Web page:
The simple gestures are the ones that Chris Krebs still remembers. The back rubs and gentle words from Carroll Hospice’s staff as they positioned her mother each hour. The Big Band CDs at Dove House that she was able to play for her father. The respite care that allowed her to recharge and sleep in her own bed.
For Bob and Chris Krebs, of Westminster, Carroll Hospice’s care helped to ease the pain of losing a number of loved ones over a short period of time.
Chris’ parents had been in and out of the hospital that year, and their primary care provider had suggested hospice care. Her mother was having trouble with congestive heart failure, among other health issues, and her father was stabilized at the moment but was still in failing health. He’d resisted hospice care at first, associating it with the end of life, but eventually agreed to it. “He never complained about things. He was worried about my mom, and he worried about being a burden,” she says.
About two weeks after entering home hospice care, her father took a turn for the worse and was transported to Dove House, Carroll Hospice’s inpatient facility, where he passed away a few hours later.
“I don’t have the words to describe how compassionate and caring virtual strangers to us were to my dad, and when my mom came [to visit him], how they were so there for her,” Chris says of the staff. “And I think that was the big ‘a-ha’ for me. Hospice is not only for the patient, but they’re here for the family. And that’s been our experience the many times we’ve had a loved one here at Dove House.”
Weeks after Chris’ father’s death, her good friend and her mother both passed away at Dove House. And later that year, their brother-in-law Dave was diagnosed with pancreatic cancer. Needless to say, that year was a difficult one.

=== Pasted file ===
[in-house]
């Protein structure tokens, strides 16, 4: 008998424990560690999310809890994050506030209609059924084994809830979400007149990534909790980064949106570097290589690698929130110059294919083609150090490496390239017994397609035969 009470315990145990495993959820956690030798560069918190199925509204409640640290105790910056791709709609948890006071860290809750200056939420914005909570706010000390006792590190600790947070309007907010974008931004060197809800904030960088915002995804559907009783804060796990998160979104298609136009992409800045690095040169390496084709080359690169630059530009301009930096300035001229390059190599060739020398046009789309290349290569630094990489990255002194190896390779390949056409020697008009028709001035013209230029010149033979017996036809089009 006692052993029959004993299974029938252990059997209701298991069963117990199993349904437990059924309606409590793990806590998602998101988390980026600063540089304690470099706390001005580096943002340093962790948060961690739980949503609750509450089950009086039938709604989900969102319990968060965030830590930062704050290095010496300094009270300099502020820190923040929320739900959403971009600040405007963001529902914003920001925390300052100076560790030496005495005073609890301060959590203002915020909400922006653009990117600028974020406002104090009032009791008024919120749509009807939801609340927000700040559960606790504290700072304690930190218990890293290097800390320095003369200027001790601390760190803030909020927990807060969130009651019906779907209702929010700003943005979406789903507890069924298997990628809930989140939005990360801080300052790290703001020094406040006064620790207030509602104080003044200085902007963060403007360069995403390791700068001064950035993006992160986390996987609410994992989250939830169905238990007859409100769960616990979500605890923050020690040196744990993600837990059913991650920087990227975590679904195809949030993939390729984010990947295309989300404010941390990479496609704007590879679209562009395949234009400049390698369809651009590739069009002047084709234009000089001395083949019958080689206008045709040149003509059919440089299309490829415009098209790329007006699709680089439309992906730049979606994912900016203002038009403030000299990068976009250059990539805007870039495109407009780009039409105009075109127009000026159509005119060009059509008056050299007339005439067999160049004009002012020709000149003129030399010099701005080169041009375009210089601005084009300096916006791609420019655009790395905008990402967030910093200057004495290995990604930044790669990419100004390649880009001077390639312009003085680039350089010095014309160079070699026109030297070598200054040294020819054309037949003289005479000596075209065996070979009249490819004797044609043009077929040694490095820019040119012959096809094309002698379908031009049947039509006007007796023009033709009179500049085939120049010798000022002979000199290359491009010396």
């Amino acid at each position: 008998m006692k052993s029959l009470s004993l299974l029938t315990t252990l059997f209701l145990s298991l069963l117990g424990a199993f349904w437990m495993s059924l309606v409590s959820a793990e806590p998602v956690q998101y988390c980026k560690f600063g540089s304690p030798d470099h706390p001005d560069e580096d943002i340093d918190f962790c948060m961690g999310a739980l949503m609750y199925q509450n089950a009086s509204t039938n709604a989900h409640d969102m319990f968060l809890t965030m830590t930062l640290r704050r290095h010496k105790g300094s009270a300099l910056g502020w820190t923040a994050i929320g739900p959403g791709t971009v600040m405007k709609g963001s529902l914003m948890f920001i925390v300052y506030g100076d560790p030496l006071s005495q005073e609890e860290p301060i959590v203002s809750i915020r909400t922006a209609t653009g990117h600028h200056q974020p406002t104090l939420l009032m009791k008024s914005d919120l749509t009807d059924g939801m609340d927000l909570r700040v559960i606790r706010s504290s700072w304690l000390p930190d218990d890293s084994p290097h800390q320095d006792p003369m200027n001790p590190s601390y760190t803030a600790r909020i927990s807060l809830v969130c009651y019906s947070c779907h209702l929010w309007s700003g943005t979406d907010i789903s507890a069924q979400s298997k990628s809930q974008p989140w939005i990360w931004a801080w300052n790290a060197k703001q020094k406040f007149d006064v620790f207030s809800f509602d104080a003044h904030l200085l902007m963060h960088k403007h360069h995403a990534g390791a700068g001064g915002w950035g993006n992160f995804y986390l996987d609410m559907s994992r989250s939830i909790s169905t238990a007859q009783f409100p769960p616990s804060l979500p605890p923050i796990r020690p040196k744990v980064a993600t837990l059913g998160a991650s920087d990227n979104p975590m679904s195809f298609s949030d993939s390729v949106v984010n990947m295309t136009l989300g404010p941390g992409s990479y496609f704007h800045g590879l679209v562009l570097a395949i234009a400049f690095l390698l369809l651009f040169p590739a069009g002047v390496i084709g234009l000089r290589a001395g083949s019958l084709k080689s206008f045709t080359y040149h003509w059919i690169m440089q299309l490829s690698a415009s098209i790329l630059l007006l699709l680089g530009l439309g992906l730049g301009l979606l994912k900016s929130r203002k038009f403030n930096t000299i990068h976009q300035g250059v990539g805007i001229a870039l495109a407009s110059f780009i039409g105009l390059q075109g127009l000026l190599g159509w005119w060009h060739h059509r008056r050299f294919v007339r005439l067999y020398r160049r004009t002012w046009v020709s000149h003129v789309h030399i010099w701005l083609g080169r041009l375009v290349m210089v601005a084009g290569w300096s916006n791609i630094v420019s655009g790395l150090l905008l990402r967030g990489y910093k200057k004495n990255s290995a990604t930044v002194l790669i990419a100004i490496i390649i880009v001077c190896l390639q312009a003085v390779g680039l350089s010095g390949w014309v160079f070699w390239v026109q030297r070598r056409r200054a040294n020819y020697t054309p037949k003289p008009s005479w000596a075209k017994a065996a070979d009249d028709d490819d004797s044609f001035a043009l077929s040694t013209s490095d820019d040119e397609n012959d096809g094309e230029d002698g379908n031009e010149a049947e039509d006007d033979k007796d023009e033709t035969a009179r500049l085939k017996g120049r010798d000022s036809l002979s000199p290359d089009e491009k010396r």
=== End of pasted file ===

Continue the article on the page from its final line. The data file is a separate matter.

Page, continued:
So much loss in such a short period of time was overwhelming for Chris, but she was able to call on the support of the bereavement services offered through Carroll Hospice. “We would just sit and talk,” she remembers, “and to have how you’re feeling validated, to have somebody say ‘nobody can tell you that it’s time for you to move on.’ Your grief is a personal thing, and it takes time.”
About a year later, the couple was inspired to give back and became volunteers, helping in Dove House and in the We Honor Veterans program, where veteran hospice patients are honored with a presentation of a certificate, pin and salute by a military veteran volunteer.
During his time volunteering, Bob has met veterans with great memories to share, such as the one who helped set up the Distant Early Warning (DEW) line in Canada to detect incoming Soviet missiles in the 1950s. “Some of these guys have been right in the middle of fascinating historical events,” says Bob, a Vietnam War veteran. “They were delighted to be able to talk to somebody that could relate some.”
For the Krebs, the next few years were quiet until 2014. Dave passed away, and the couple was stunned when Bob’s sister (Dave’s wife) Bev was also diagnosed with pancreatic cancer. “What are the odds?” Bob asks.
Overall, Bev’s prognosis wasn’t good. She enlisted in a clinical trial, but the cancer had progressed to the point where she needed hospice care. Even though she resided in Bel Air, Bev was able to spend her last hours at Dove House surrounded by her family.
Shortly after Bev’s passing, Bob’s mother entered hospice care. This time, hospice care was given in an assisted living facility, but the support was the same that they’d come to know over the years. She passed away nearly a year after her daughter’s death and a month after her 92nd birthday.
Through it all, the couple has been thankful for the care and support that Carroll Hospice has provided. “There are no bounds to what they would do to ensure the comfort of not only the patient, but the family,” says Chris. “They are really truly angels on Earth.”
For more information about Carroll Hospice, please call 410-871-8000 or visit the Carroll Hospice website.
Pictured above: Bob and Chris Krebs